facing

I did handstitch the hem in place after attaching the lining. I like the way it looks better than securing the hem at each seam. On the sleeves I did just tack in a couple of places.

hem

Although I wanted this jacket to be very soft and sweaterlike, I wanted the hems to retain their shape so I interfaced them with bias strips of Textured Weft. I happen to have several bolts of this stuff that I’m trying to use up.

heminterfacing

When I got to the sleeves, I searched high and low for the moustache-shaped sleeve heads that Els sent me awhile back. I finally gave up and used bias-strips of tie interfacing instead. I have since located the moustaches – seems they were canoodling with some 1980s-era shoulder pads lurking under my counter. I should post photos of those pads. I can’t believe we ever wore those things!

sleevehead

Speaking of shoulder pads, they are optional in this pattern. However, I think a jacket needs some kind of shoulder shaping, something for the jacket to hang from. I found some very thin raglan pads in my collection, which were perfect once I removed the inner layer.

pad1

pad2

I always sew my shoulder pads on from the outside. I just feel that I have more control and that they are more secure that way. I sew them on with a small backstitch through the shoulder seam and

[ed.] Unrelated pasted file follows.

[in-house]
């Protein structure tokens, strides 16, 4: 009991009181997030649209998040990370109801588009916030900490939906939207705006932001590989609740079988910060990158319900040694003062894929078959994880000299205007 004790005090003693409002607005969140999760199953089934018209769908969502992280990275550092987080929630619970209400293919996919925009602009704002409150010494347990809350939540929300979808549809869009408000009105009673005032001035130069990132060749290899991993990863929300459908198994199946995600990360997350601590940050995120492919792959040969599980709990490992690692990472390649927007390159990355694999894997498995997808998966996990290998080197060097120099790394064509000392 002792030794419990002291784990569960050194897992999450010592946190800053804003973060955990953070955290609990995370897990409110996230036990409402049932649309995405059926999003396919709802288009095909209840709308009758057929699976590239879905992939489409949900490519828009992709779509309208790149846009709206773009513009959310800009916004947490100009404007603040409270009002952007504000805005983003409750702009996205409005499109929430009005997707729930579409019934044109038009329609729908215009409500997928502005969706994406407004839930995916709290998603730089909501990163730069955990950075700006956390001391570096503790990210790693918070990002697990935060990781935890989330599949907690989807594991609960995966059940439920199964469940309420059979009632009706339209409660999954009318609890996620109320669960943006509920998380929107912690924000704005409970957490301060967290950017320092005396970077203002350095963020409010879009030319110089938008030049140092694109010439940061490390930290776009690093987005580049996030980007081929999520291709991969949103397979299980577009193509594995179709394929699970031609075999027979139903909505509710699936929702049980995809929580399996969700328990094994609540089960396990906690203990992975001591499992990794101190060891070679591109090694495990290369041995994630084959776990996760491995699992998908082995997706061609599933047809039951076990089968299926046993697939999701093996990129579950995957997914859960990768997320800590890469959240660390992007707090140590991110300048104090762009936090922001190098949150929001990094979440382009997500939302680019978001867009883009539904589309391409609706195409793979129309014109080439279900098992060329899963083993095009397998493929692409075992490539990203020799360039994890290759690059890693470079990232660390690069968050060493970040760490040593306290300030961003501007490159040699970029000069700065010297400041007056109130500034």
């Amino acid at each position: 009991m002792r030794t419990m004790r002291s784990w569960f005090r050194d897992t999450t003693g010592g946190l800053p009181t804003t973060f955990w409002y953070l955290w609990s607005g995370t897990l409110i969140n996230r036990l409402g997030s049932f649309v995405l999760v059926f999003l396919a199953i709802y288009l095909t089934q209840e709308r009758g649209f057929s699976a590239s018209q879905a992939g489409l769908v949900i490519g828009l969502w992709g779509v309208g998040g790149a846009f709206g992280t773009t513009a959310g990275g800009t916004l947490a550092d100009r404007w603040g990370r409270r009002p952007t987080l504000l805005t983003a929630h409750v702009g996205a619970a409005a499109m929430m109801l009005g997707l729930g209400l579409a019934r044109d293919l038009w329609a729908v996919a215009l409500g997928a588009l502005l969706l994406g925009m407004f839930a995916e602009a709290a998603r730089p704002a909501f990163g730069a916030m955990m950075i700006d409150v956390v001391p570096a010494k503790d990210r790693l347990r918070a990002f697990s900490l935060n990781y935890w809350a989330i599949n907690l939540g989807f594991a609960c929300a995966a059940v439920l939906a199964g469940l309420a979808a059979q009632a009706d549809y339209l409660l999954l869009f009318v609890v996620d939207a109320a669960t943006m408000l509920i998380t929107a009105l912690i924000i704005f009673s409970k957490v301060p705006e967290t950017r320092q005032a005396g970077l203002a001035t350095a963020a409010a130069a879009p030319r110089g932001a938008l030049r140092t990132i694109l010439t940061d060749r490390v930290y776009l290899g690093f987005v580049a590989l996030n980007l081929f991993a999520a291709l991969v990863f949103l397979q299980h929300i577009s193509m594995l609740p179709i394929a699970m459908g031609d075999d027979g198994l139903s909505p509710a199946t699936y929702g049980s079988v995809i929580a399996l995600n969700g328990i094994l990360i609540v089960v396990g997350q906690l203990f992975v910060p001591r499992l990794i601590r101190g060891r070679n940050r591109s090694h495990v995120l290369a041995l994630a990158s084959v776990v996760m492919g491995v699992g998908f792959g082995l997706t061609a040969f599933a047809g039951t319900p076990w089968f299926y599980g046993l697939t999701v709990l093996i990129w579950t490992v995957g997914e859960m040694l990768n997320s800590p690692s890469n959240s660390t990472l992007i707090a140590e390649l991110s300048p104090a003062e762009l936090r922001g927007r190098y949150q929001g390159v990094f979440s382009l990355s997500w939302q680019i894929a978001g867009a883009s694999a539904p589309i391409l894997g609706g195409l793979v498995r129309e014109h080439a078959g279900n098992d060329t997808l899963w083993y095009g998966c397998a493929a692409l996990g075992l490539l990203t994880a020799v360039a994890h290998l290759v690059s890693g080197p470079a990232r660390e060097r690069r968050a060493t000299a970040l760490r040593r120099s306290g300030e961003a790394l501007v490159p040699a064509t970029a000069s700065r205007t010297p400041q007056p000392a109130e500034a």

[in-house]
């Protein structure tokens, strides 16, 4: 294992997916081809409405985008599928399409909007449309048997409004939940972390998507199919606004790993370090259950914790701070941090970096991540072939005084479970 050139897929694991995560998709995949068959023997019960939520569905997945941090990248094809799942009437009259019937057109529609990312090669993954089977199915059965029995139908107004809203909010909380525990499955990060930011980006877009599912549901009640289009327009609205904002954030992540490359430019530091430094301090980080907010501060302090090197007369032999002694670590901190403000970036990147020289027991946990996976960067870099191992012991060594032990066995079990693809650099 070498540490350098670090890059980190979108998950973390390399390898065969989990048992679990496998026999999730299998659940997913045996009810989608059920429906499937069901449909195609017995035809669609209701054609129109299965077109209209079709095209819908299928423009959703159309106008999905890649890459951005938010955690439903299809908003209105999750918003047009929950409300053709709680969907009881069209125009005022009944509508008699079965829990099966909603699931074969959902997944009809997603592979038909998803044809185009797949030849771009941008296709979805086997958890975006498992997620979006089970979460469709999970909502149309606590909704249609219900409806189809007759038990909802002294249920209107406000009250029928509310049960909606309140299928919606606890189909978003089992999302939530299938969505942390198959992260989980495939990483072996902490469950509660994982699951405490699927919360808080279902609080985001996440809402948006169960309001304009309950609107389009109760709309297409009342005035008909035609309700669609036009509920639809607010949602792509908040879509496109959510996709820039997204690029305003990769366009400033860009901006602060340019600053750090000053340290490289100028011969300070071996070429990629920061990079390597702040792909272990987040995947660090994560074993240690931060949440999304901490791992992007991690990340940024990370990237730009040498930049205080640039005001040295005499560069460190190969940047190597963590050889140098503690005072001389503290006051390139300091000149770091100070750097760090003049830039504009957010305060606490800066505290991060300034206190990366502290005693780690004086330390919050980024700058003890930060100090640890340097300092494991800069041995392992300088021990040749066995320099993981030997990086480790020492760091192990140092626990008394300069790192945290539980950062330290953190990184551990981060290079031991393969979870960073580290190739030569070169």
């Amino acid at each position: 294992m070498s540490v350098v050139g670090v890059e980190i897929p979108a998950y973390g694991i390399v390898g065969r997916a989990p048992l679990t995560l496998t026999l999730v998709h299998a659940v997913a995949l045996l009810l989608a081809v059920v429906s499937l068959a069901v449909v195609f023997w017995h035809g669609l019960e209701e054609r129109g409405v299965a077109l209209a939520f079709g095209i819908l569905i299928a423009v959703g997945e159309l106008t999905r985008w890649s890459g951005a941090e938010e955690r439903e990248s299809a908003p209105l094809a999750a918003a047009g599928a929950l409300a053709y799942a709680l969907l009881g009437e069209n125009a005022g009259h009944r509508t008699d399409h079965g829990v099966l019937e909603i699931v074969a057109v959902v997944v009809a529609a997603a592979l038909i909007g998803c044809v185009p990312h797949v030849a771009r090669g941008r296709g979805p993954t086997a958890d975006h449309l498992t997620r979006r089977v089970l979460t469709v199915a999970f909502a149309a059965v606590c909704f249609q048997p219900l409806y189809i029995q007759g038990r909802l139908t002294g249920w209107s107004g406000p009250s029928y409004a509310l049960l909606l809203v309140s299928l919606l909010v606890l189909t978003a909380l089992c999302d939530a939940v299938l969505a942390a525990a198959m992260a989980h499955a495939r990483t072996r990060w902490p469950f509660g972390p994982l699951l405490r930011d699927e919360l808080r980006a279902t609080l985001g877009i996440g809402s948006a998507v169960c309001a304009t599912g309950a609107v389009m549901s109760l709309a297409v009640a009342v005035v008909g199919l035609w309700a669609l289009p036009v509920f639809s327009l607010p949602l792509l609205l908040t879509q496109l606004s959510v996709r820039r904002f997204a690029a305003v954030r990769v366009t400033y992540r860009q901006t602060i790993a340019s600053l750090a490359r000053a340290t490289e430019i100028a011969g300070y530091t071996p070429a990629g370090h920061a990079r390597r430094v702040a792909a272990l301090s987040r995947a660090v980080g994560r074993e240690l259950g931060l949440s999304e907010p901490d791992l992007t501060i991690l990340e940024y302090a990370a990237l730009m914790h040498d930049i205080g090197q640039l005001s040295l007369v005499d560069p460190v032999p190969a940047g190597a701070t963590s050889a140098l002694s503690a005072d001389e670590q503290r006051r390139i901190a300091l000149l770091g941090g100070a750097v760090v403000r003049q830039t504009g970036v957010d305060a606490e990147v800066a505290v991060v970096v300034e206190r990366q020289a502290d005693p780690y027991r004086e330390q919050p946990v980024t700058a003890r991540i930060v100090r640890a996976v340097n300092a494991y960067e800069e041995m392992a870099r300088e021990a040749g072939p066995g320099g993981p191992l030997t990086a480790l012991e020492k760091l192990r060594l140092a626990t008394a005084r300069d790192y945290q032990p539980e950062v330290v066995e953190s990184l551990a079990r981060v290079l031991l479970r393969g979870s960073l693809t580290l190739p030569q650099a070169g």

shoulderpad1

around the cap of the sleeve, being sure not to pull the stitches tight. This makes it so easy to shape the shoulder area over one hand while sewing with the other.

shoulderpad2

All in all, this jacket went together effortlessly. It’s a really nice pattern that I would highly recommend. It’s very nicely fitted through the shoulder and upper chest and really flattering. As I mentioned in my previous post, I usually prefer a fitted jacket and was unsure about this style. I absolutely love it and am so glad I made it!

One thing you need to look out for is the size of the pocket bags. Before trimming, the pocket seam allowance ends up being the same length as the hemline of the jacket. However, the jacket front hemline is a seam so you have some bulk to contend with there in addition to the pocket seam allowance. Add possible drooping of the pocket bag and you can end up with a lump at the hem, which is what happened to me. The fix is easy, I simply sewed the pocket 5/8″ shorter at the bottom. So, if you are working with a soft, drapey fabric be sure to check this before you close up your neckline.